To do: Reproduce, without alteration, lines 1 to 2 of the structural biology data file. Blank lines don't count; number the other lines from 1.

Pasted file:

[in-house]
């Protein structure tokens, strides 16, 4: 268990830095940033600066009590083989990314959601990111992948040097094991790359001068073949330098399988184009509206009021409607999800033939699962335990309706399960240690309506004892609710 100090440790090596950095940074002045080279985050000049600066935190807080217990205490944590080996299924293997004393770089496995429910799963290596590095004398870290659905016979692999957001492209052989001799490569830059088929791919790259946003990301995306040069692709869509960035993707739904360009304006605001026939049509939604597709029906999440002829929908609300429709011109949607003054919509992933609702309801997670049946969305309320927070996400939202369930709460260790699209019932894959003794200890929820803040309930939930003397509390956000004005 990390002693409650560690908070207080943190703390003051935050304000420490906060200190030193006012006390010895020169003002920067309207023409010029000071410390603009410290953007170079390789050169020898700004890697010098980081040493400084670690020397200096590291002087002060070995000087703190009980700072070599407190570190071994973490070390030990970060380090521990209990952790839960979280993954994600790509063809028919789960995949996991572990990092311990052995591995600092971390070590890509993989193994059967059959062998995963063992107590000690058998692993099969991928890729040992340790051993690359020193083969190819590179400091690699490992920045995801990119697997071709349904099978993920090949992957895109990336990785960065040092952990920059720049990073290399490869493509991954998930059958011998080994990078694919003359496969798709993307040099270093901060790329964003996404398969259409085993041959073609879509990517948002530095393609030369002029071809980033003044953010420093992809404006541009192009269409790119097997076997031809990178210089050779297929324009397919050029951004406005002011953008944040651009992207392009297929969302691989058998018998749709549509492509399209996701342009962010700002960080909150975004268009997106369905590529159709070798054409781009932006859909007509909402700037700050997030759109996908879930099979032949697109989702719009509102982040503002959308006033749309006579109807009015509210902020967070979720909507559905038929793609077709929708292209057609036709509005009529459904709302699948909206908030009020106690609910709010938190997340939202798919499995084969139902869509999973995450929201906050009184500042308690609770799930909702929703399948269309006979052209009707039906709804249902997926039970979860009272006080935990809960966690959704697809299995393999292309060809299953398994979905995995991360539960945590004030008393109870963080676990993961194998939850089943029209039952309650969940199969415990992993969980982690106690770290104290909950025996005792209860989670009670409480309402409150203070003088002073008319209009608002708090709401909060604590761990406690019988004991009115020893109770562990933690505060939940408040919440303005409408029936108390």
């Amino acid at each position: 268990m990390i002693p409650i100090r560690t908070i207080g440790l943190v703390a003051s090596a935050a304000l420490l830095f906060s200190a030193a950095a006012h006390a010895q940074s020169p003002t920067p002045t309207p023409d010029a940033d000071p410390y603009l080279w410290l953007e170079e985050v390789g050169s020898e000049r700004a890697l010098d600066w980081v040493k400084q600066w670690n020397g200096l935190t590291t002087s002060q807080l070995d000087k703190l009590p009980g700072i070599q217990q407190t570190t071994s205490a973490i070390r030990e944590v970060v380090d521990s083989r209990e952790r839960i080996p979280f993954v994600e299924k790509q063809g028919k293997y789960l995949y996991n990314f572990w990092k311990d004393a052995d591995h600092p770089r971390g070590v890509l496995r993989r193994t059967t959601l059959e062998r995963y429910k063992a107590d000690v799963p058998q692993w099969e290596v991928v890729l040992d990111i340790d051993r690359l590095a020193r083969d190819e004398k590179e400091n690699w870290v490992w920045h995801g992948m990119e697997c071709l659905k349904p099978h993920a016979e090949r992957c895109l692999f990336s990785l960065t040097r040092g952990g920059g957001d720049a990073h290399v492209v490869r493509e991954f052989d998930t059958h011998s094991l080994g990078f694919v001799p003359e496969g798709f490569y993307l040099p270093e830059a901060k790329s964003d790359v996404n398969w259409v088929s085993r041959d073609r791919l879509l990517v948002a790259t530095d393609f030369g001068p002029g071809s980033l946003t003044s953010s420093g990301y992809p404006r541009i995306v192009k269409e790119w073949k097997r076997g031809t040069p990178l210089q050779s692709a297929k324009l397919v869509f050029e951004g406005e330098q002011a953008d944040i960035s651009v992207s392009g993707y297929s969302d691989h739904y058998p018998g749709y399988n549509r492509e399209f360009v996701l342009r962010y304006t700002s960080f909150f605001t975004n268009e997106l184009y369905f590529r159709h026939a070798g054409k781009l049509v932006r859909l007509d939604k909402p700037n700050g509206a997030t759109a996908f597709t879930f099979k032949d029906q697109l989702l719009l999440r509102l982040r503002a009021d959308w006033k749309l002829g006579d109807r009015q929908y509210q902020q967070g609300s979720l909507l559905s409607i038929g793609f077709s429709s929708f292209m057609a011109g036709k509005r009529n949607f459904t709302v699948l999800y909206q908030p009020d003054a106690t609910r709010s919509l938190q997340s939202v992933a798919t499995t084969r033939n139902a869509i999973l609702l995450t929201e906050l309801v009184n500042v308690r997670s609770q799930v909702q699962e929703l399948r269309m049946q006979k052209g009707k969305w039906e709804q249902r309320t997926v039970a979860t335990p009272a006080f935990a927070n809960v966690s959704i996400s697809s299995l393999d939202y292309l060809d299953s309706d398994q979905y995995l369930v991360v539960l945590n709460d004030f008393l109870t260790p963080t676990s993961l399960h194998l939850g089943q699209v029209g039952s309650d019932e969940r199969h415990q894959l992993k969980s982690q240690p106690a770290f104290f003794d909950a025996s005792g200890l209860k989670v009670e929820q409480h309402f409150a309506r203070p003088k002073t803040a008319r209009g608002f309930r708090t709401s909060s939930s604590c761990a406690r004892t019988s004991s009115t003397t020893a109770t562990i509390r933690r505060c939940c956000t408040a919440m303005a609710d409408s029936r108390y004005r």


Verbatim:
[in-house]
């Protein structure tokens, strides 16, 4: 268990830095940033600066009590083989990314959601990111992948040097094991790359001068073949330098399988184009509206009021409607999800033939699962335990309706399960240690309506004892609710 100090440790090596950095940074002045080279985050000049600066935190807080217990205490944590080996299924293997004393770089496995429910799963290596590095004398870290659905016979692999957001492209052989001799490569830059088929791919790259946003990301995306040069692709869509960035993707739904360009304006605001026939049509939604597709029906999440002829929908609300429709011109949607003054919509992933609702309801997670049946969305309320927070996400939202369930709460260790699209019932894959003794200890929820803040309930939930003397509390956000004005 990390002693409650560690908070207080943190703390003051935050304000420490906060200190030193006012006390010895020169003002920067309207023409010029000071410390603009410290953007170079390789050169020898700004890697010098980081040493400084670690020397200096590291002087002060070995000087703190009980700072070599407190570190071994973490070390030990970060380090521990209990952790839960979280993954994600790509063809028919789960995949996991572990990092311990052995591995600092971390070590890509993989193994059967059959062998995963063992107590000690058998692993099969991928890729040992340790051993690359020193083969190819590179400091690699490992920045995801990119697997071709349904099978993920090949992957895109990336990785960065040092952990920059720049990073290399490869493509991954998930059958011998080994990078694919003359496969798709993307040099270093901060790329964003996404398969259409085993041959073609879509990517948002530095393609030369002029071809980033003044953010420093992809404006541009192009269409790119097997076997031809990178210089050779297929324009397919050029951004406005002011953008944040651009992207392009297929969302691989058998018998749709549509492509399209996701342009962010700002960080909150975004268009997106369905590529159709070798054409781009932006859909007509909402700037700050997030759109996908879930099979032949697109989702719009509102982040503002959308006033749309006579109807009015509210902020967070979720909507559905038929793609077709929708292209057609036709509005009529459904709302699948909206908030009020106690609910709010938190997340939202798919499995084969139902869509999973995450929201906050009184500042308690609770799930909702929703399948269309006979052209009707039906709804249902997926039970979860009272006080935990809960966690959704697809299995393999292309060809299953398994979905995995991360539960945590004030008393109870963080676990993961194998939850089943029209039952309650969940199969415990992993969980982690106690770290104290909950025996005792209860989670009670409480309402409150203070003088002073008319209009608002708090709401909060604590761990406690019988004991009115020893109770562990933690505060939940408040919440303005409408029936108390």